Activists saw the Democratic National Convention as an opportunity to protest the War and their leaders. They filed for permits to protest in the city’s parks, but most were denied; instead, they were granted one rally at Grant Park and an 11 o’clock nightly curfew. Because of these restrictions, riots erupted in the parks and the streets, leading to violence between the police and protestors.

Sixteen men were held responsible for this disaster: eight police officers and eight protestors. None of the police officers received any punishment—either their charges were dropped or they were cleared in court. The protestors, on the other hand, had became co-defendants in a long, messy trial.

This exhibit presents the chaos of the Chicago Eight Conspiracy Trial through the lens of three courtroom sketch artists: Andy Austin, Franklin McMahon, and Verna Sadock. Each has a unique artistic style that brings to life the characters and events that ensued

Contact Information

Primary Contact

Secondary Contact

Date & Location

Date: 2/27/2020
Time: 6:30 PM to 8:00 PM
Location: Northwestern University Law School
Pritzker Legal Research Center Gallery
Northwestern University Law School
Exhibit Gallery, 3rd Floor

375 E. Chicago Avenue

2019 WFM Exhibitions

RESIST! Wm. Franklin McMahon
Scheduled 2019 Exhibitions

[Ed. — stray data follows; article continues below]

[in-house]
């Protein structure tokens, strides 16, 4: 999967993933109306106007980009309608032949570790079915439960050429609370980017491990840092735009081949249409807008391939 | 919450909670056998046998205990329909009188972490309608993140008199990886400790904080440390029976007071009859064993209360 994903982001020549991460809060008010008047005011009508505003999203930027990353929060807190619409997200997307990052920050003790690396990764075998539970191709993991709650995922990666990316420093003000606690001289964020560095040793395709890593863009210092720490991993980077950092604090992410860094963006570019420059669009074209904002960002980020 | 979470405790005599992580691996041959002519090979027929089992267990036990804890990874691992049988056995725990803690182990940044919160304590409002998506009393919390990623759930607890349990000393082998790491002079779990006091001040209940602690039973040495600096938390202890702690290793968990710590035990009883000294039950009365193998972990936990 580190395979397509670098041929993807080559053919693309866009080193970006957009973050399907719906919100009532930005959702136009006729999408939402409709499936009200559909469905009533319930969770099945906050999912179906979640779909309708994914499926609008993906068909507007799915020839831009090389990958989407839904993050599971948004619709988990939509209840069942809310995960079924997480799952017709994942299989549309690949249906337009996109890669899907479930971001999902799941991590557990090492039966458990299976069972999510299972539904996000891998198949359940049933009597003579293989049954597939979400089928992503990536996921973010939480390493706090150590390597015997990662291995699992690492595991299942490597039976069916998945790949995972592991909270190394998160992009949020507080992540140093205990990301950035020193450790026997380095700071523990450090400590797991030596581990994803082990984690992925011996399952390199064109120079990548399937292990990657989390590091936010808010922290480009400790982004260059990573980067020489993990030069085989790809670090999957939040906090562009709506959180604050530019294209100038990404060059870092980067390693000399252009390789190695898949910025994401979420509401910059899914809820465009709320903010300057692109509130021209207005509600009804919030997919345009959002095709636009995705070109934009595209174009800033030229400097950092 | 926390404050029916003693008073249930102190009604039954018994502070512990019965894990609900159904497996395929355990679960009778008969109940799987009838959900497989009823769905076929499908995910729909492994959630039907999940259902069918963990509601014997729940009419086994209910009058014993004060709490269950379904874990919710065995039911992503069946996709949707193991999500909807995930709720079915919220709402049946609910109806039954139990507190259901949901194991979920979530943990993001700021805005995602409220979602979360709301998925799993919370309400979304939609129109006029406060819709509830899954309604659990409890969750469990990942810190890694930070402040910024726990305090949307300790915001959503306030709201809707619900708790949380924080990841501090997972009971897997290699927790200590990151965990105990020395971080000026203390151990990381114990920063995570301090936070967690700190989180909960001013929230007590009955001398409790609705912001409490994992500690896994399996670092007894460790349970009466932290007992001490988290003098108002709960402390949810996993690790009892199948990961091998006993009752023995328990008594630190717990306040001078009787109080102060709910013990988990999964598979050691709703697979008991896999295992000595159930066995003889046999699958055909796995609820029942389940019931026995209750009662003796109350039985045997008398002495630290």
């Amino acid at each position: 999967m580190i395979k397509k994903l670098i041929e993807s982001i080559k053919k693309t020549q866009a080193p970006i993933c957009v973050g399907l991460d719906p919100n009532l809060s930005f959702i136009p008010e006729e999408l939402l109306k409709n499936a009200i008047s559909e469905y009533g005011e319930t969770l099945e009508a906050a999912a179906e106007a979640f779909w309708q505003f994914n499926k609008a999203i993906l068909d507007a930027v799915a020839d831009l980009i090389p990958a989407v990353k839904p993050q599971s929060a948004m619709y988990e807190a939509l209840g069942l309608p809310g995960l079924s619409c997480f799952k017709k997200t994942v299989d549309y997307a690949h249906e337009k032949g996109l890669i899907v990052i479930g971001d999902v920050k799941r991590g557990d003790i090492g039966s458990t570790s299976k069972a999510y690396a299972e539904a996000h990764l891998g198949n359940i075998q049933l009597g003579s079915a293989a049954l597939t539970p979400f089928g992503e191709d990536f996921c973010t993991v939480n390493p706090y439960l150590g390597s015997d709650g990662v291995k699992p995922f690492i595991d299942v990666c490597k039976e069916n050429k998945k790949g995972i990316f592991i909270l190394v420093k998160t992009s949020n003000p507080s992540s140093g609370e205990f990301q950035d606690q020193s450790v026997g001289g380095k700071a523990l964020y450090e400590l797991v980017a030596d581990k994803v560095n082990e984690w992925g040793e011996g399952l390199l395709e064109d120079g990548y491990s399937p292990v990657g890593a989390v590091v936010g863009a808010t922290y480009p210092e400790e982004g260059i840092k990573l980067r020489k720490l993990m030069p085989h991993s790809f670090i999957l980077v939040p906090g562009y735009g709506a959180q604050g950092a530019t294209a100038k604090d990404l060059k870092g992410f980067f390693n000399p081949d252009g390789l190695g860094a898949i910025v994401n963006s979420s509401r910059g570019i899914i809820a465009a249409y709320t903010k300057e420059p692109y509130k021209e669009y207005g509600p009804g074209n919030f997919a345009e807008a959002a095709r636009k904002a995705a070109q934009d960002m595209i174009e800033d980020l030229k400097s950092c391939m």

History Center of Lake Forest-Lake Bluff January 2019

Euclid Church, Oak Park for Black History

Princeton University Special Collections, March 2019

Oak Park History Museum, through June 2020

Northwestern Law School, September 2019 -March 2020

Margot's CLC Reading at Cliffdwellers, 1968 Happened December 

"1968 Happened" Cliffdwellers CLC Reading

Pritzker Research Library
Northwestern Law School
Chicago Avenue
Chicago, Illinois

Conspiracy Exhibition Pritzker Research Library Northwestern Law School

Friday, May 11, 2018

In conjunction with Oak Park Art League's
Art for Social Change: Sanctuary National Postcard Exhibition
In recognition of the 50th Anniversary of the Fair Housing Ordinance (1968)
and addressing current Sanctuary City political rhetoric, the Oak Park Art League presents postcards from artists that explore legislative policies of past and present that support diversity, inclusion, racial equity and human rights.

May 11-June 1, 2018 7-9 pm
Preview Party May 10, 2018 7-9 pm
Opening Reception May 11, 2018 7-9 pm

Oak Park Art League
720 Chicago Ave, Oak Park 60302